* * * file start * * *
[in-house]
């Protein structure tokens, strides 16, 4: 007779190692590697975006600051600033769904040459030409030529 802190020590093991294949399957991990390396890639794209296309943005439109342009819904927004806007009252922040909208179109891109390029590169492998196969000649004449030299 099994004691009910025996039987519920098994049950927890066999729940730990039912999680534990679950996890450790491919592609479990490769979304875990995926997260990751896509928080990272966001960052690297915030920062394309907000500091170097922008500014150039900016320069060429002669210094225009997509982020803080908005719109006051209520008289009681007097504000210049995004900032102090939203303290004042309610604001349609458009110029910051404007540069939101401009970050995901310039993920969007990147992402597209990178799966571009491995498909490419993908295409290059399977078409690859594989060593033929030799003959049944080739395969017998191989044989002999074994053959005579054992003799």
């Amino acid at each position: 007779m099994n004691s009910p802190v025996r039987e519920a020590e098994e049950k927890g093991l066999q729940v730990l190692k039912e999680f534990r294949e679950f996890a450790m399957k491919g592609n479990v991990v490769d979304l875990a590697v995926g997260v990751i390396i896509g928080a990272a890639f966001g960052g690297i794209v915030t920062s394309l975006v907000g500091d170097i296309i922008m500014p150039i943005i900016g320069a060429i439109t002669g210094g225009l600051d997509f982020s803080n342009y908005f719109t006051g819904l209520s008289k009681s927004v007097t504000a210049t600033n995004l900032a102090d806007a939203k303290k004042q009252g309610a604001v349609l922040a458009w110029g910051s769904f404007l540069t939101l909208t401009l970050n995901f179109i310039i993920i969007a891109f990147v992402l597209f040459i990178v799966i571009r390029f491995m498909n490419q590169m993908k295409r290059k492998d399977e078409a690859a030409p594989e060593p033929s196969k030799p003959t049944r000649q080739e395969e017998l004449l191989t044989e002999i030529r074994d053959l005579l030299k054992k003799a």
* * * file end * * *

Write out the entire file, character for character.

[in-house]
């Protein structure tokens, strides 16, 4: 007779190692590697975006600051600033769904040459030409030529 802190020590093991294949399957991990390396890639794209296309943005439109342009819904927004806007009252922040909208179109891109390029590169492998196969000649004449030299 099994004691009910025996039987519920098994049950927890066999729940730990039912999680534990679950996890450790491919592609479990490769979304875990995926997260990751896509928080990272966001960052690297915030920062394309907000500091170097922008500014150039900016320069060429002669210094225009997509982020803080908005719109006051209520008289009681007097504000210049995004900032102090939203303290004042309610604001349609458009110029910051404007540069939101401009970050995901310039993920969007990147992402597209990178799966571009491995498909490419993908295409290059399977078409690859594989060593033929030799003959049944080739395969017998191989044989002999074994053959005579054992003799």
């Amino acid at each position: 007779m099994n004691s009910p802190v025996r039987e519920a020590e098994e049950k927890g093991l066999q729940v730990l190692k039912e999680f534990r294949e679950f996890a450790m399957k491919g592609n479990v991990v490769d979304l875990a590697v995926g997260v990751i390396i896509g928080a990272a890639f966001g960052g690297i794209v915030t920062s394309l975006v907000g500091d170097i296309i922008m500014p150039i943005i900016g320069a060429i439109t002669g210094g225009l600051d997509f982020s803080n342009y908005f719109t006051g819904l209520s008289k009681s927004v007097t504000a210049t600033n995004l900032a102090d806007a939203k303290k004042q009252g309610a604001v349609l922040a458009w110029g910051s769904f404007l540069t939101l909208t401009l970050n995901f179109i310039i993920i969007a891109f990147v992402l597209f040459i990178v799966i571009r390029f491995m498909n490419q590169m993908k295409r290059k492998d399977e078409a690859a030409p594989e060593p033929s196969k030799p003959t049944r000649q080739e395969e017998l004449l191989t044989e002999i030529r074994d053959l005579l030299k054992k003799a």